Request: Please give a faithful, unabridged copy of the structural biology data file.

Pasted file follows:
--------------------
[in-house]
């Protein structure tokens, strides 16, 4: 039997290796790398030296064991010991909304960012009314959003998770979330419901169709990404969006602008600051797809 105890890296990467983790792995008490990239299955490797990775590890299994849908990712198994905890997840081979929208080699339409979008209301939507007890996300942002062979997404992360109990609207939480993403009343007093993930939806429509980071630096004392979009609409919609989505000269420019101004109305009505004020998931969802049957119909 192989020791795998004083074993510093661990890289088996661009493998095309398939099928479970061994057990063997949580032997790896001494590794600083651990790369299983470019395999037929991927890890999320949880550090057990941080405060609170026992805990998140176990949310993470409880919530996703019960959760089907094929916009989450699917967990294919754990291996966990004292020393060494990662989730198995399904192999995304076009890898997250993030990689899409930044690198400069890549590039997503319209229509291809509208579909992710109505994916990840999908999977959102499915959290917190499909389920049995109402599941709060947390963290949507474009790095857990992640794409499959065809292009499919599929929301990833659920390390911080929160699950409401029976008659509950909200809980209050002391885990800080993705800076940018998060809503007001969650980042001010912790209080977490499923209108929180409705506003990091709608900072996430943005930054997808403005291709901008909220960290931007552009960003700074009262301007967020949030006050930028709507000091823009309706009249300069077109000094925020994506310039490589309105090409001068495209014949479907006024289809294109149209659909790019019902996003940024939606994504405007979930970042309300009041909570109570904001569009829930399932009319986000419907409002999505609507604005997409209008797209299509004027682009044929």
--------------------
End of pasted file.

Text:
[in-house]
């Protein structure tokens, strides 16, 4: 039997290796790398030296064991010991909304960012009314959003998770979330419901169709990404969006602008600051797809 105890890296990467983790792995008490990239299955490797990775590890299994849908990712198994905890997840081979929208080699339409979008209301939507007890996300942002062979997404992360109990609207939480993403009343007093993930939806429509980071630096004392979009609409919609989505000269420019101004109305009505004020998931969802049957119909 192989020791795998004083074993510093661990890289088996661009493998095309398939099928479970061994057990063997949580032997790896001494590794600083651990790369299983470019395999037929991927890890999320949880550090057990941080405060609170026992805990998140176990949310993470409880919530996703019960959760089907094929916009989450699917967990294919754990291996966990004292020393060494990662989730198995399904192999995304076009890898997250993030990689899409930044690198400069890549590039997503319209229509291809509208579909992710109505994916990840999908999977959102499915959290917190499909389920049995109402599941709060947390963290949507474009790095857990992640794409499959065809292009499919599929929301990833659920390390911080929160699950409401029976008659509950909200809980209050002391885990800080993705800076940018998060809503007001969650980042001010912790209080977490499923209108929180409705506003990091709608900072996430943005930054997808403005291709901008909220960290931007552009960003700074009262301007967020949030006050930028709507000091823009309706009249300069077109000094925020994506310039490589309105090409001068495209014949479907006024289809294109149209659909790019019902996003940024939606994504405007979930970042309300009041909570109570904001569009829930399932009319986000419907409002999505609507604005997409209008797209299509004027682009044929």